J.B. Spins

Jazz, film, and improvised culture.

Friday, June 09, 2006

Sancton’s Song for My Fathers


Song for My Fathers
By Thomas Sancton
Other Press
1-59051-243-X

There has always been an apostolic element to jazz history. Louis Armstrong apprenticed with King Oliver. John Coltrane honed his art as a sideman with Miles Davis. In his memoir Song for My Fathers: a New Orleans Story in Black and White, journalist and sometime clarinetist Thomas Sancton recounts the experience of learning to play traditional New Orleans jazz as a teenager from some of the giants who played at Preservation Hall, foremost of whom was George Lewis.

Sancton writes of many fathers, his often difficult biological father, Thomas Sr., and the musicians of Preservation Hall, the metaphorical fathers who taught him about the music they pioneered. The legendary clarinetist George Lewis was his hero and first music teacher, whose lessons were often more about intangibles than theory. At one point, Lewis told Sancton about one of his signature songs, “Burgundy Street Blues:”

“I guess one reason I made it,” he said, “is because every time I went on the stage in one of them big halls I prayed—like I always do everywhere—that God would stick with me and help me play my very best for these folks who’d been so good to me.” (p. 88)

Other New Orleans giants would teach Sancton more practical musical instruction. Punch Miller gave early instructions on improvisation in his Saturday afternoon jam sessions, and George Guesnon opened the white teenager’s eyes to New Orleans race relations in general, and particularly the complex relations between Creoles and African Americans.

As New Orleans funerals offered ample employment for musicians, Sancton often marched with Harold Dejan’s Olympia Brass Band. Dejan explained:

“This is the only town in the world where funerals make people happy . . . that’s the way it’s supposed to be—it’s like the Bible say, ‘Cry when you born, rejoice when you die.’ That’s why we pick up the tempo comin’ out the graveyard. That New Orleans music make everybody happy, man” (p. 107-108)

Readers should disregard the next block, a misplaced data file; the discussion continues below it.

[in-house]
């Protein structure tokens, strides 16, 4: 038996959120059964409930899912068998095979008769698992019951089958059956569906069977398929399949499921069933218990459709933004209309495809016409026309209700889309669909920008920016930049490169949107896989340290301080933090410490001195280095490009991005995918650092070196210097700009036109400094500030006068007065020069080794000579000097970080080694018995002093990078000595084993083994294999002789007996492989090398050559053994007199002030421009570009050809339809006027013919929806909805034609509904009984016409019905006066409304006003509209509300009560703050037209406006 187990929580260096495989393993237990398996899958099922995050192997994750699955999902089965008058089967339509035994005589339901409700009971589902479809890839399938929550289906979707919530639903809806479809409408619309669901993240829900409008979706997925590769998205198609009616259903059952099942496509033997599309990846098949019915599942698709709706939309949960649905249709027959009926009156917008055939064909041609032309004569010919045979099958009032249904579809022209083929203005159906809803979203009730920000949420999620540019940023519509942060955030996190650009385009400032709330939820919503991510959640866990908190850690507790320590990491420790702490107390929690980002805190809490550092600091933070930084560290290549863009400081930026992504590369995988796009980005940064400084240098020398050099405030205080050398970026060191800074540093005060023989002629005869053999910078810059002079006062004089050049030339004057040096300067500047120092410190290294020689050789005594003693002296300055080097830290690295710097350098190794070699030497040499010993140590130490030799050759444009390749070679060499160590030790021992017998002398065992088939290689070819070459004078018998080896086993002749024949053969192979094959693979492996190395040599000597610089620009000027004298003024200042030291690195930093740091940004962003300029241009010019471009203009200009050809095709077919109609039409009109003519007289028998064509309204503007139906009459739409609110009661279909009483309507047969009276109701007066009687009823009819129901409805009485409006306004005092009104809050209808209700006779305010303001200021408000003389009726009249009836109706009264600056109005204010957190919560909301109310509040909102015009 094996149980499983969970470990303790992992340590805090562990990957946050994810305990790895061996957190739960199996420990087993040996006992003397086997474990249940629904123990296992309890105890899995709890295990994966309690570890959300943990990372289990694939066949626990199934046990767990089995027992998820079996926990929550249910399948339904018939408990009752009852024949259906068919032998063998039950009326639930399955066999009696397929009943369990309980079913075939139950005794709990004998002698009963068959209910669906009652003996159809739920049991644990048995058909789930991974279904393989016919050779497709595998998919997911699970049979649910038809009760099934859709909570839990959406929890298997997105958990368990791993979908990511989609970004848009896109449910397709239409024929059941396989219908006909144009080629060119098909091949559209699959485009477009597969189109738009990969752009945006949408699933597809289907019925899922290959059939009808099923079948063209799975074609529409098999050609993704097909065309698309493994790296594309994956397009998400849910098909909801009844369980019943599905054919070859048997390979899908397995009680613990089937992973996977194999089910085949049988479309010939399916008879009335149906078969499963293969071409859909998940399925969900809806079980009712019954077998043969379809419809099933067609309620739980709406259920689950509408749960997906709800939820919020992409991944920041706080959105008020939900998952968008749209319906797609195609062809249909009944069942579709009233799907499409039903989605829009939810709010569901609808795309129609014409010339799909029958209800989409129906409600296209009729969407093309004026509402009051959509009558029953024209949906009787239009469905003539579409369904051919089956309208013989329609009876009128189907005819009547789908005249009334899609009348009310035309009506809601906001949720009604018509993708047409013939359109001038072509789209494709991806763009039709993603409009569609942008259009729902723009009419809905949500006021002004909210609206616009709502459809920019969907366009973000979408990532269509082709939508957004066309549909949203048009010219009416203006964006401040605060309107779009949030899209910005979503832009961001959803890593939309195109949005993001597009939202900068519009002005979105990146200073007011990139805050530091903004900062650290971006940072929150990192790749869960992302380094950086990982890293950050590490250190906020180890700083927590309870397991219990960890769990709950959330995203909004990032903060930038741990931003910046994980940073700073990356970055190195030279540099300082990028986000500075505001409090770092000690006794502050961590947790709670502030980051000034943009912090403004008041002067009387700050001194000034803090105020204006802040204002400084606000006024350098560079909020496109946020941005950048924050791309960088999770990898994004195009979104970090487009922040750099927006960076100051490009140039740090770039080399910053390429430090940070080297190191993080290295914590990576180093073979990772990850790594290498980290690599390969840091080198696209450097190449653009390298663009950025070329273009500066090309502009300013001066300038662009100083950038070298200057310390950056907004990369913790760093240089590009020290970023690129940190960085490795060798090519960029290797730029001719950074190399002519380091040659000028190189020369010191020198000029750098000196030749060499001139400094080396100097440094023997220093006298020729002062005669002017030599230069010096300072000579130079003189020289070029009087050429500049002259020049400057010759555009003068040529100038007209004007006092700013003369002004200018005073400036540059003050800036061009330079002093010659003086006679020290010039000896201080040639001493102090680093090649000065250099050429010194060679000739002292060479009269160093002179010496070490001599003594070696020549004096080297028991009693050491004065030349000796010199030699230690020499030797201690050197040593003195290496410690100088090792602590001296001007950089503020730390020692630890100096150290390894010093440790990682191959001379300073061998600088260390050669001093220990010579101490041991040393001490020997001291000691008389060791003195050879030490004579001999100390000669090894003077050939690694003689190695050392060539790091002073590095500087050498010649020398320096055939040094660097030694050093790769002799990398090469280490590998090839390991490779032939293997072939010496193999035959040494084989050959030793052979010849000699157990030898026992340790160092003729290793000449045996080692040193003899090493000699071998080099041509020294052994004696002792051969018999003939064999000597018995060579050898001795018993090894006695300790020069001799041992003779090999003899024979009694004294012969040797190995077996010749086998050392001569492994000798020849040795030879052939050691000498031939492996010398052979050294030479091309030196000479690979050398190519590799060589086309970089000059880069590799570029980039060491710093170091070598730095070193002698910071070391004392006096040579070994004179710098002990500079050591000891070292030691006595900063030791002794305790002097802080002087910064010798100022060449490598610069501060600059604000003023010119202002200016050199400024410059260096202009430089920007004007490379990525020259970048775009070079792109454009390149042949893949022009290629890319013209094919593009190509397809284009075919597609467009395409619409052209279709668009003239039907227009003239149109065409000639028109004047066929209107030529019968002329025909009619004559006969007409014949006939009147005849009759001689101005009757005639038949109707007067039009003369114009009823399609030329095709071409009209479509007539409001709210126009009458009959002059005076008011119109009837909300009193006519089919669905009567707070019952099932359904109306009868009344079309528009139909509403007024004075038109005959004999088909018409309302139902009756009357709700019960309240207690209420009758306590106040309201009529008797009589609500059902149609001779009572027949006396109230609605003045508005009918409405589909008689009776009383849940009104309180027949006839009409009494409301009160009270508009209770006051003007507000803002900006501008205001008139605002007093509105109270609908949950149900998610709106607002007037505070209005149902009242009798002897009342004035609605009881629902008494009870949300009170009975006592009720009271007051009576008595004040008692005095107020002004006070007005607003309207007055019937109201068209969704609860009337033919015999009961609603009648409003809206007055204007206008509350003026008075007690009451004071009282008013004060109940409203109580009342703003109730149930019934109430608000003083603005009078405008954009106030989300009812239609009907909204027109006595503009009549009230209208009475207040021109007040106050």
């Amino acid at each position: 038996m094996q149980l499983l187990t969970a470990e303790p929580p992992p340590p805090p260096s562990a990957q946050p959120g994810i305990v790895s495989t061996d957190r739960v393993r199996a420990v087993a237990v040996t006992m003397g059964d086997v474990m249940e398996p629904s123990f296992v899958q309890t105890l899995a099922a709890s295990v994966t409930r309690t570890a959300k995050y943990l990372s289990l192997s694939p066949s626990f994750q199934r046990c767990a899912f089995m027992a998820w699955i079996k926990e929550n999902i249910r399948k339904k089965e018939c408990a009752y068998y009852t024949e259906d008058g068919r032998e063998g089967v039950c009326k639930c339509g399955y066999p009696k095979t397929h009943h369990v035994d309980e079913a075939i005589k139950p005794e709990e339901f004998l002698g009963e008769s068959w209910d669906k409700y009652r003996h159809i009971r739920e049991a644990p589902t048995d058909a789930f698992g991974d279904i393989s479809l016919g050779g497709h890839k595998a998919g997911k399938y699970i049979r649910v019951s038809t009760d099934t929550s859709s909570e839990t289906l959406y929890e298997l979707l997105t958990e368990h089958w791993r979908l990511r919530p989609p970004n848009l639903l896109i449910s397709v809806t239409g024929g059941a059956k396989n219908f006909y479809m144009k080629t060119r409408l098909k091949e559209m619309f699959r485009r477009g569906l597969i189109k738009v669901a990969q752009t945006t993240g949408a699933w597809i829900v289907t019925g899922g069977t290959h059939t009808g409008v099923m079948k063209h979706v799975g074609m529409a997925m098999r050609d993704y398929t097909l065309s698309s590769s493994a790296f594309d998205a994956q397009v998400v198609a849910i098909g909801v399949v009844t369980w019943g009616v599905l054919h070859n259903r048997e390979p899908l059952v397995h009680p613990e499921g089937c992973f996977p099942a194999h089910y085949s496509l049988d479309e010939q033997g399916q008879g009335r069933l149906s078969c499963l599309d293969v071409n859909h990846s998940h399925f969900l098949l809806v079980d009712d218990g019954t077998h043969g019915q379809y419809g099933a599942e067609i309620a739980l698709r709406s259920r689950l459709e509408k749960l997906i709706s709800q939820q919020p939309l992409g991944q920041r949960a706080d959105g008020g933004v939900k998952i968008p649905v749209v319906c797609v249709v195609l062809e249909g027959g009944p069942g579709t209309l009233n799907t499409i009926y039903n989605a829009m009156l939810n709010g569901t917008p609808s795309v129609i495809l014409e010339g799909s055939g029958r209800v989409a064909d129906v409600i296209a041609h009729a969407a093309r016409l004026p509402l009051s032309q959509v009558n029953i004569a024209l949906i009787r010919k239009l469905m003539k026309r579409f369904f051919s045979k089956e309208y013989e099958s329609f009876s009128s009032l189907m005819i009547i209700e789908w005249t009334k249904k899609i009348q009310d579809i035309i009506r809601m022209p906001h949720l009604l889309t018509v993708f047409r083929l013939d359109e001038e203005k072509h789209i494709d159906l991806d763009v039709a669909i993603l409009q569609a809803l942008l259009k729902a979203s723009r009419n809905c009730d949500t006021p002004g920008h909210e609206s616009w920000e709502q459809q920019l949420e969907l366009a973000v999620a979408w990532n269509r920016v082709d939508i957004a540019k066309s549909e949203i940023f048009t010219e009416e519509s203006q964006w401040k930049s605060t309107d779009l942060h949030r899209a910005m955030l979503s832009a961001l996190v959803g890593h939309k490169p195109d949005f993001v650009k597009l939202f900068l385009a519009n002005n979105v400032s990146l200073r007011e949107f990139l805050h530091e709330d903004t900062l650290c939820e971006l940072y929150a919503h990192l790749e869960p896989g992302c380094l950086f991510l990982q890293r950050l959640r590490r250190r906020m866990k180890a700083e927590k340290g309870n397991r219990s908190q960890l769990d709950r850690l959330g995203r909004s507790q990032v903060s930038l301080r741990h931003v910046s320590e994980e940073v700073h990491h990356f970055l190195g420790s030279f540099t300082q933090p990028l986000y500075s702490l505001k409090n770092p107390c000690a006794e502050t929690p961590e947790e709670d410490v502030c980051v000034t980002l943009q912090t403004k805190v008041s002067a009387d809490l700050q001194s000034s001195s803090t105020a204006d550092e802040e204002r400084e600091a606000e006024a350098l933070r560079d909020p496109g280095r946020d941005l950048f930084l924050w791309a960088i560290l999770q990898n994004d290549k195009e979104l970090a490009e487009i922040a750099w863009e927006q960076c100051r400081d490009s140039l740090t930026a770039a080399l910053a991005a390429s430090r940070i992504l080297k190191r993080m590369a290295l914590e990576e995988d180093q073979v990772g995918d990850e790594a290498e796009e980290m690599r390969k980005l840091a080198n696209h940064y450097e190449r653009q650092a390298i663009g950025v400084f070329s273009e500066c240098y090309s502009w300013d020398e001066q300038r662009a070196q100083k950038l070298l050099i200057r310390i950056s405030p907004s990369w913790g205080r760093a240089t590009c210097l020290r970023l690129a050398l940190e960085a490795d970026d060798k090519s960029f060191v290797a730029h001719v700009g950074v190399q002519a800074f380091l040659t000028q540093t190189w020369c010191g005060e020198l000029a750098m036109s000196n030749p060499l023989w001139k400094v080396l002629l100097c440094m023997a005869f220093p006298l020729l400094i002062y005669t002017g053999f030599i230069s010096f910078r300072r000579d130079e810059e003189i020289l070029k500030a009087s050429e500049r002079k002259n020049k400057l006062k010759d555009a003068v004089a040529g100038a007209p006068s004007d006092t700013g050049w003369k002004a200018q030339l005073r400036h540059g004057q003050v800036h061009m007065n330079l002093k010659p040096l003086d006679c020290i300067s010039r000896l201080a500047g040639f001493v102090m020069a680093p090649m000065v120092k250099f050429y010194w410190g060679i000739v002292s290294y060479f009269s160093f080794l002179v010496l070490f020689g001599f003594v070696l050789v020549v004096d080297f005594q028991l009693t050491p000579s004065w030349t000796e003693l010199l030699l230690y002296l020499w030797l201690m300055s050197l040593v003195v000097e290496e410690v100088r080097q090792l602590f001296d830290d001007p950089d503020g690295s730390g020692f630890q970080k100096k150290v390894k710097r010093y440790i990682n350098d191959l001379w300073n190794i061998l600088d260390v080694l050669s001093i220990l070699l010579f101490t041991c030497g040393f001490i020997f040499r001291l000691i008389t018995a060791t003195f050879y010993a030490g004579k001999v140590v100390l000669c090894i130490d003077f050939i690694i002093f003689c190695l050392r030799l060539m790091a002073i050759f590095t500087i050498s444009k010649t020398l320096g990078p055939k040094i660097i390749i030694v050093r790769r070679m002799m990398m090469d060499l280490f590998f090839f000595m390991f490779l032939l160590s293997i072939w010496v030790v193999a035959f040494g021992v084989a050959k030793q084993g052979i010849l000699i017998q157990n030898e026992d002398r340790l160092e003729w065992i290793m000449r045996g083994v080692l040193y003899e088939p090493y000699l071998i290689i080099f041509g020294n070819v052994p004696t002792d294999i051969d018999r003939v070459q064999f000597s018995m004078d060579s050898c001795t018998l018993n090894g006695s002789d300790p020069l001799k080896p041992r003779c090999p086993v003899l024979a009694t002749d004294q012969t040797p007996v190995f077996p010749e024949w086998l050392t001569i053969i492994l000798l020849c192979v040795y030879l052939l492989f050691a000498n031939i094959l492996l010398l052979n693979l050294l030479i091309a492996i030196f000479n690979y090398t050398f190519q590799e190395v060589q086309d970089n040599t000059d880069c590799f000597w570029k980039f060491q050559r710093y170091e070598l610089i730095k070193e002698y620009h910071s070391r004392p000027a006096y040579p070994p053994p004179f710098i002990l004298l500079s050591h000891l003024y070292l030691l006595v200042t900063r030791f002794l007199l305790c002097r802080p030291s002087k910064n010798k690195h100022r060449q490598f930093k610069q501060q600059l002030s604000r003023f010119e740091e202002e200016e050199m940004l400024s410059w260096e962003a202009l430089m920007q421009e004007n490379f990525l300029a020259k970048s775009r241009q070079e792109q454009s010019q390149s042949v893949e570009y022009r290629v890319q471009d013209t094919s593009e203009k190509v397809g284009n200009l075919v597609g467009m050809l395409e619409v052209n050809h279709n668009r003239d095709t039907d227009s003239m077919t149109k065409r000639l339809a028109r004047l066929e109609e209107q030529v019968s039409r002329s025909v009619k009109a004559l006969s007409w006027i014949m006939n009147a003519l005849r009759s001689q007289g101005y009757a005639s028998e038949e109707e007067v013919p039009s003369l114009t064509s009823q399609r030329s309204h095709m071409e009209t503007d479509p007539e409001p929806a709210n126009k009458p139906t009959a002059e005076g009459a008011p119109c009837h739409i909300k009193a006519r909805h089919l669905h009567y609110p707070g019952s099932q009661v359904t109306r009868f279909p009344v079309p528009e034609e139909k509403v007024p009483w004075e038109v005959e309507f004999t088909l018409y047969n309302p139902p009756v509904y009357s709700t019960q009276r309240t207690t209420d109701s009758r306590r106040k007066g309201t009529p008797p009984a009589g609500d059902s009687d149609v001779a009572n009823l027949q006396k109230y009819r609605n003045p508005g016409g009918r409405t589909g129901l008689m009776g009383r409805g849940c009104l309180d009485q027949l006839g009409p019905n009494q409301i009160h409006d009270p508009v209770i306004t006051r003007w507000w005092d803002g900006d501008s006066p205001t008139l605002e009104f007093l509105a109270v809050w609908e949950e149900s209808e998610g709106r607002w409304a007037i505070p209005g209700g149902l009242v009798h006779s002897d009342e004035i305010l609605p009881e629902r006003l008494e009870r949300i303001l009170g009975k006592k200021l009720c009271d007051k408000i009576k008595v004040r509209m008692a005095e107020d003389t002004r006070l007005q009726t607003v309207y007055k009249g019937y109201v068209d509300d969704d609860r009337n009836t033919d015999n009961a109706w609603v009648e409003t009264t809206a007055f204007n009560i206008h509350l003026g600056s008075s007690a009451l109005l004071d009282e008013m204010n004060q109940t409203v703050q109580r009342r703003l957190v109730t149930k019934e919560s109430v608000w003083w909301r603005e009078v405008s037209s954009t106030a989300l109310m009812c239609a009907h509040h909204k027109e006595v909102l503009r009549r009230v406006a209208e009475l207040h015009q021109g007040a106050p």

Indeed, funeral marches are a constant presence in Song for My Fathers, eerily reminding us many of these New Orleans musicians would have little time left on Earth, and that a terrible fate would befall their city in 2005. In the wake of the storm, the city that had always found joy in loss, was suddenly bereft of the healing power of its music.

Sancton is an excellent writer, and his affectionate portrayal of “the mens” is absorbing. His accounts of his family, particularly his complex relationship with his father are also surprisingly compelling, sometimes even bordering on Southern Gothic. Written before Katrina, Sancton added a preface about his return to his parents’ storm ravaged home, adding an additional chapter of frustration to his family history.

Throughout Song it is impossible to forget the fate waiting for New Orleans. Fortunately, Preservation Hall, a true musical shrine that hosted legends like George Lewis, was spared by Katrina. Let us hope there will be another generation of New Orleans musicians to play there and continue the tradition that inspired Sancton.

Note: Sancton has a book signing at Preservation Hall on June 24th.